- Laborers:Many historians think that 700,000 craftsmen and slaves built the complex.
- Their deaths:It is thought that all the laborers were put to death to keep the mausoleum a secret along with many others!
- Construction: The whole complex was built in about 40 years and wasn’t completed.
- Treasures:It is thought that the underground tomb itself might hold much more treasure and artifacts unless it has been robbed. But it hasn’t been excavated. 2,000 years ago, a historian named Sima Qian wrote that the tomb contained a world with mountains made of gold, stars represented by pearls, jewels, and flowing rivers of mercury.
The Exhibition of Bronze Chariots
The two bronze carriages displayed in the hall were discovered 20 meters from the west side of the Tomb of Qin Shihuang in December 1980, and were elaborately restored before exhibition.
The carriages have about 3,400 parts each and were driven by four horses. The second one is 3.17meters long and 1.06 meters high. The bronze horses vary from 65 cm to 67 cm high and 120 cm long. Each weighs 1,234 kg in total.
They were mainly made of bronze, but there were 1,720 pieces of golden and silver ornaments, weighting 7 kg, on each carriage. The carriages were so well-made, and so vivid, that they boast being the best-preserved and having the highest rank among the earliest known bronze relics in China. These chariots are the biggest pieces of ancient bronze ware ever found in the world.
Shaanxi History Museum
With the bronze wares, pottery figures, and mural paintings in Tang tombs as its distinctive collections, it boasts 370,000 pieces of cultural relics unearthed in Shaanxi Province. The exhibition is divided into 7 parts: Prehistoric, Zhou Dynasty, Qin Dynasty, Han Dynasty, the Wei, Jin, Northern and Southern Dynasties, the Sui and Tang Dynasties, and the dynasties after Tang.
The kettle below is considered a “Magic Pot.” There is no opening at the top for water, as the lid and body are connected. The loop handle is in the shape of a phoenix and spout as a lion. Its belly is carved with four entertwining peony flowers in blossom. The pot is placed upside down when pouring in water, which flows in from a plum-shaped hole at the bottom. The pot is filled up when water spills from the spout. When the pot is upright, the pouring-in tube holds the water so that the bottom hole doesn’t leak!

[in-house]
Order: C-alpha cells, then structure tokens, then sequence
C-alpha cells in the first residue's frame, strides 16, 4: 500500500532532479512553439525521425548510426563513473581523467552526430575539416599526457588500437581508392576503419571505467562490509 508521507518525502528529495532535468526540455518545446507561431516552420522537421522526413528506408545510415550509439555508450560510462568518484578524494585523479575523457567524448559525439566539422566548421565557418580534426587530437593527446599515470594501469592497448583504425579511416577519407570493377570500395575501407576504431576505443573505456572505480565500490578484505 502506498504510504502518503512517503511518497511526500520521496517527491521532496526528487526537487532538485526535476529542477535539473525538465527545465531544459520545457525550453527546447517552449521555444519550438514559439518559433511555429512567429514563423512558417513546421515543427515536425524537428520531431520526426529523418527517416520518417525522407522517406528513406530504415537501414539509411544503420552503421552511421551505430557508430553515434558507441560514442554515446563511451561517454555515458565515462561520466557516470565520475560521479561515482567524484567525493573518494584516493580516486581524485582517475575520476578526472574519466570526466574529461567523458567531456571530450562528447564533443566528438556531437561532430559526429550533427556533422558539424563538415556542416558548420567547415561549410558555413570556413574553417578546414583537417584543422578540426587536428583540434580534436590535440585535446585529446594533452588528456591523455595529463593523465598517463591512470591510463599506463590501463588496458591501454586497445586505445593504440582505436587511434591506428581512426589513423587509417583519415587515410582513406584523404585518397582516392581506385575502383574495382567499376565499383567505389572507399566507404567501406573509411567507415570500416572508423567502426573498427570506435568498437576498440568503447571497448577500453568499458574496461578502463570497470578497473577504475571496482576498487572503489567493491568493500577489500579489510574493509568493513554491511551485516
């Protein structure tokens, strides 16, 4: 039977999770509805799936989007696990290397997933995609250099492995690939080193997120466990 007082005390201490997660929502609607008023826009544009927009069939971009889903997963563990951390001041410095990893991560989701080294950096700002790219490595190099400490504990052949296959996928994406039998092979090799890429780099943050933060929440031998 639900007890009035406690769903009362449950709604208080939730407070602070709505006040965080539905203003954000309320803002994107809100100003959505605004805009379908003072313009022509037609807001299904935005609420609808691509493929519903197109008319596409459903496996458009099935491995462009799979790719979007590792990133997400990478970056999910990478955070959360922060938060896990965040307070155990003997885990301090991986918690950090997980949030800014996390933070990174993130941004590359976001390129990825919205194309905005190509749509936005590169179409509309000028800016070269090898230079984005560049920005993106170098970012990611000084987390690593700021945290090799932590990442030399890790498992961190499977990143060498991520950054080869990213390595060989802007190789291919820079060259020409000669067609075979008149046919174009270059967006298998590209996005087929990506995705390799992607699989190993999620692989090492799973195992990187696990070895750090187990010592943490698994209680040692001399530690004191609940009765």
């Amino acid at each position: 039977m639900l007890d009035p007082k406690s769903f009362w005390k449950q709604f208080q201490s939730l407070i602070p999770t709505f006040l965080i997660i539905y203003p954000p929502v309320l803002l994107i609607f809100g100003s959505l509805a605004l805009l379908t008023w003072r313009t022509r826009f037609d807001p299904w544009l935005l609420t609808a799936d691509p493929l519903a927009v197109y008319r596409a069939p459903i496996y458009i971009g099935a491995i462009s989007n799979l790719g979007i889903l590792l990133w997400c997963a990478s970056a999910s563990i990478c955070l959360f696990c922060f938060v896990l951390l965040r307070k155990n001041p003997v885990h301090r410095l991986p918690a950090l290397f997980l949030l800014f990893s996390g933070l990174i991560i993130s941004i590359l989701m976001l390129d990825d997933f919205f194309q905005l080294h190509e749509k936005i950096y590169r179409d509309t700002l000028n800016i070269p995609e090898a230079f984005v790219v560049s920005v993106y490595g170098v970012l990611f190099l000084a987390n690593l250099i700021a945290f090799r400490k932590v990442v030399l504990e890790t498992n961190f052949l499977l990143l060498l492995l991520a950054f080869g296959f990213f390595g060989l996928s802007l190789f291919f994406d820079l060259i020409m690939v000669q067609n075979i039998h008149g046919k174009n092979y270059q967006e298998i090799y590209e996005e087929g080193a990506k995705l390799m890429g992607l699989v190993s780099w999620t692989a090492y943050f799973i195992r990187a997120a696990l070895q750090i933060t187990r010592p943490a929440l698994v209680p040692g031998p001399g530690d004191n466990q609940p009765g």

History: When Zhu Yuanzhang, the first Emperor of the Ming Dynasty (1368-1644), captured Huizhou, a hermit named Zhu Sheng admonished him that he should ‘built high walls, store abundant food supplies and take time to be an Emperor,’ so that he could fortify the city and unify the other states. After the establishment of the Ming dynasty, Zhu Yuanzhang followed his advice and began to enlarge the wall built initially during the old Tang Dynasty (618 – 907), creating the modern Xian City Wall. It’s the most complete city wall that has survived in China, as well being one of the largest ancient military defensive systems in the world.
Structure: After the extension, the wall now stands 12 meters (40 feet) tall, 12-14 meters (40-46 feet) wide at the top and 15-18 meters (50-60 feet) thick at the bottom. It covers 13.7 kilometers (8.5 miles) in length with a deep moat surrounding it. Every 120 meters, there is a rampart which extends out from the main wall. Altogether, there are 98 ramparts, which were built to defend against the enemy climbing up. Each rampart has a sentry building, in which the soldiers could protect the entire wall without exposing themselves to the enemy. Besides, the distance between every two ramparts is just within the range of an arrow shot from either side, so that they could shoot the enemy, who wanted to attack the city, from the side. On the outer side of the city wall, there are 5,948 crenellations, namely battlements. The soldiers can outlook and shoot at the enemy. On the inner side, parapets were built to protect the soldiers from falling off. Since the ancient weapons did not have the power to break through a wall, the only way for an enemy to enter the city was by attacking the gate of the city wall. This is why complicated gate structures were built within the wall.
Our roots will forever be from here, America, born and raised. Yet, life requires us to move more frequently than we care to count. Whether living stateside or abroad, you can always find us traveling somewhere. We scout out places that you only think you can dream of one day seeing and we seek out those that aren’t found in guidebooks. We then bring them to life here in our travel memos, so hopefully, one day you too can visit them or at least be able to live vicariously through us. This blog isn’t just about crossing off places from a bucket list. It’s about absorbing and learning how other cultures grow and fit into the same world that we do. Life is short and the world is big. Enjoy and get out there!